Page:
Champagne, Cava, Prosecco, cremant de (insert regional here), no other wine goes by so many monikers. While sparkling wine is the category all these wines fall into, much like Kleenex and facial tissue, Champagne has so fully dominated the market many people associate all sparkling wine with Champagne. Champagne is in fact a region in France, only wine that has been made in Champagne has the legal right to call itself Champagne.
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Champagne is emulated the world over however it is by no means the only style of sparkling wine that exists. To create wine in the tradition method, the method that is legally required in Champagne, is rather labour intensive but yields what must be desirable results considering the success of Champagne. The traditional method involves two fermentations. Like normal still wine the grape juice is collected and yeast is allowed to consume the sugars transforming them into alcohol and CO2. The resulting wine is then bottled, sugar is added and again fermented but this time in the bottle.
The second fermentation traps the CO2 that is produced in the wine, leading to the attractive fizziness we all love so much. This second fermentation causes sediment, mostly made up of yeast poop and dead and living yeast cells, to form in the bottle. Eventually all the sugar is eaten by the yeast and there is no food left to eat. The yeast resorts to what the ill fated rugby team flying over the Andes resorted to: cannibalism. This process is known as autolysis and adds complex bread like flavours and aromas to a wine. The longer a wine sits on it’s lees (the dead yeast cells) the greater the effect becomes, and longer truly does mean longer, some sparkling wines sit for years.
Once the wine maker has decided he has been sufficiently cruel to the yeast the bottle is popped open, the sediment discarded, the wine is topped up and sealed with a cork. If you have ever noticed that quite often sparkling wine has an opening similar to a beer bottle that is because it was, during this time of cannibalism, sealed with a beer cap… probably, it could also just be a result of the style of bottle.
The traditional method produces yeasty bready flavoured wine, not to say there isn’t fruit but that isn’t the aim, this lies in contrast to the charmat method. While there are more than two methods of producing sparkling wine, the traditional method and the charmat method are, for simplicities sake, the two main categories.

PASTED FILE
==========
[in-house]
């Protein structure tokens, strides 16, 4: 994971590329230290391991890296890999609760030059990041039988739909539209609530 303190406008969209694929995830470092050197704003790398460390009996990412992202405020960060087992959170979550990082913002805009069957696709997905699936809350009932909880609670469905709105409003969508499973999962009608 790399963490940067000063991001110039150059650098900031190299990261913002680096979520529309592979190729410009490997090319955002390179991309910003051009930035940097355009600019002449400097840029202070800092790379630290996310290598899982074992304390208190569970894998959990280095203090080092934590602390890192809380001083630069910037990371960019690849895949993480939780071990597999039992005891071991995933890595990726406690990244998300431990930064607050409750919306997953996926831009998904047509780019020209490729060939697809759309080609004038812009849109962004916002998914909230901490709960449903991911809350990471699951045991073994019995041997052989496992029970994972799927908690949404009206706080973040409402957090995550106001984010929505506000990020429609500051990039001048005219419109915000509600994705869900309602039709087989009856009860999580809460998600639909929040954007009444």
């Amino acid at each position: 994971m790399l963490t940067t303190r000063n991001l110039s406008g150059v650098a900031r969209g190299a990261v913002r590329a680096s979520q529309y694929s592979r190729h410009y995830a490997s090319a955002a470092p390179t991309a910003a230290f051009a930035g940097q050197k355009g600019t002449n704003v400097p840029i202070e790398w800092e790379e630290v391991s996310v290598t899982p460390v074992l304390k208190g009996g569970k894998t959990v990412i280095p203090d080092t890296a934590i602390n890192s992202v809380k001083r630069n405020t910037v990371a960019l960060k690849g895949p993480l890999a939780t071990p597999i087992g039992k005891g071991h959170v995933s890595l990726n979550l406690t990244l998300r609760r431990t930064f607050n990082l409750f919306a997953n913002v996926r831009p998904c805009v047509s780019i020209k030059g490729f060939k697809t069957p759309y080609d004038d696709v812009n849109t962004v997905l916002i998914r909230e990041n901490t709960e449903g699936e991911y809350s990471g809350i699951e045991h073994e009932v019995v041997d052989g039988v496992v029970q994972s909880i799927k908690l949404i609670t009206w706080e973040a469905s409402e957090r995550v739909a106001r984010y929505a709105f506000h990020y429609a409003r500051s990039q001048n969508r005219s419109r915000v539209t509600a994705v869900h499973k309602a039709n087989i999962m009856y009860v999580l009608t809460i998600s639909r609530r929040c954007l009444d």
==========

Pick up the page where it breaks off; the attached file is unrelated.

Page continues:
The charmat method is the method that is responsible for producing lively fruity wine. Prosecco is made by using the charmat method. In this case the yeast is not forced into cannibalization instead the yeast does its secondary fermentation and than filtered out of the wine immediately. Where the traditional method is meant to add savory notes to a wine, the charmat method is specifically designed to keep a wine fruity and fresh.
There is a quick and easy way to tell how the bottle of sparkling wine in front of you was made and therefore what it will probably taste like. If the bottle says something along the lines of traditional method, or method champagnois (a term which is now outlawed in the EU), or is labeled Cava, or Champagne than the flavours are probably going to be more savory and bready. Any sparkling wine that is not labeled with any of these indicators is probably going to express more fresh fruit flavours. Prosecco, to the best of my knowledge, is always made by the charmat method but there may be a couple exceptions.
Generally speaking the traditional method creates wines that are more highly regarded than the charmat method. There is typically more complexity in wines that have undergone the traditional method, but complex or not sometimes you are just in the mood for fruit flavours rather than bread.
Interesting finishing note: sparkling wine corks are completely cylindrical before being put into the bottle.